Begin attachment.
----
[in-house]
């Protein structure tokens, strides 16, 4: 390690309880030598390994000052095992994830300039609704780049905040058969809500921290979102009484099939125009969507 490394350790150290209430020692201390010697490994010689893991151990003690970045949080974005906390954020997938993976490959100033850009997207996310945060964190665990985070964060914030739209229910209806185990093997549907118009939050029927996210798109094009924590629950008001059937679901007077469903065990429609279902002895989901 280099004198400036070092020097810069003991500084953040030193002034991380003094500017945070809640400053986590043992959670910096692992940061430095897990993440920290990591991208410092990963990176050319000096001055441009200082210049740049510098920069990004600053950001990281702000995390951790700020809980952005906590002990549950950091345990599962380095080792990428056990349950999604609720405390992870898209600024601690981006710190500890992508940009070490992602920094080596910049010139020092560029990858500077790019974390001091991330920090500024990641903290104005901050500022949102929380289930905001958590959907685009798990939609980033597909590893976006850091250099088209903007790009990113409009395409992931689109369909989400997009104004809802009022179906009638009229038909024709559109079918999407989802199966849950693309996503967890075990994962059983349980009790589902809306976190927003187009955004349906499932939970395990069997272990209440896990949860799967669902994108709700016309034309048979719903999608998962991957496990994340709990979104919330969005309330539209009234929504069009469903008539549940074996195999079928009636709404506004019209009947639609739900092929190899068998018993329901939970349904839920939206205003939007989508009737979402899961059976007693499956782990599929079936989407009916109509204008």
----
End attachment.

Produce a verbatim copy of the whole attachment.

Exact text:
[in-house]
């Protein structure tokens, strides 16, 4: 390690309880030598390994000052095992994830300039609704780049905040058969809500921290979102009484099939125009969507 490394350790150290209430020692201390010697490994010689893991151990003690970045949080974005906390954020997938993976490959100033850009997207996310945060964190665990985070964060914030739209229910209806185990093997549907118009939050029927996210798109094009924590629950008001059937679901007077469903065990429609279902002895989901 280099004198400036070092020097810069003991500084953040030193002034991380003094500017945070809640400053986590043992959670910096692992940061430095897990993440920290990591991208410092990963990176050319000096001055441009200082210049740049510098920069990004600053950001990281702000995390951790700020809980952005906590002990549950950091345990599962380095080792990428056990349950999604609720405390992870898209600024601690981006710190500890992508940009070490992602920094080596910049010139020092560029990858500077790019974390001091991330920090500024990641903290104005901050500022949102929380289930905001958590959907685009798990939609980033597909590893976006850091250099088209903007790009990113409009395409992931689109369909989400997009104004809802009022179906009638009229038909024709559109079918999407989802199966849950693309996503967890075990994962059983349980009790589902809306976190927003187009955004349906499932939970395990069997272990209440896990949860799967669902994108709700016309034309048979719903999608998962991957496990994340709990979104919330969005309330539209009234929504069009469903008539549940074996195999079928009636709404506004019209009947639609739900092929190899068998018993329901939970349904839920939206205003939007989508009737979402899961059976007693499956782990599929079936989407009916109509204008």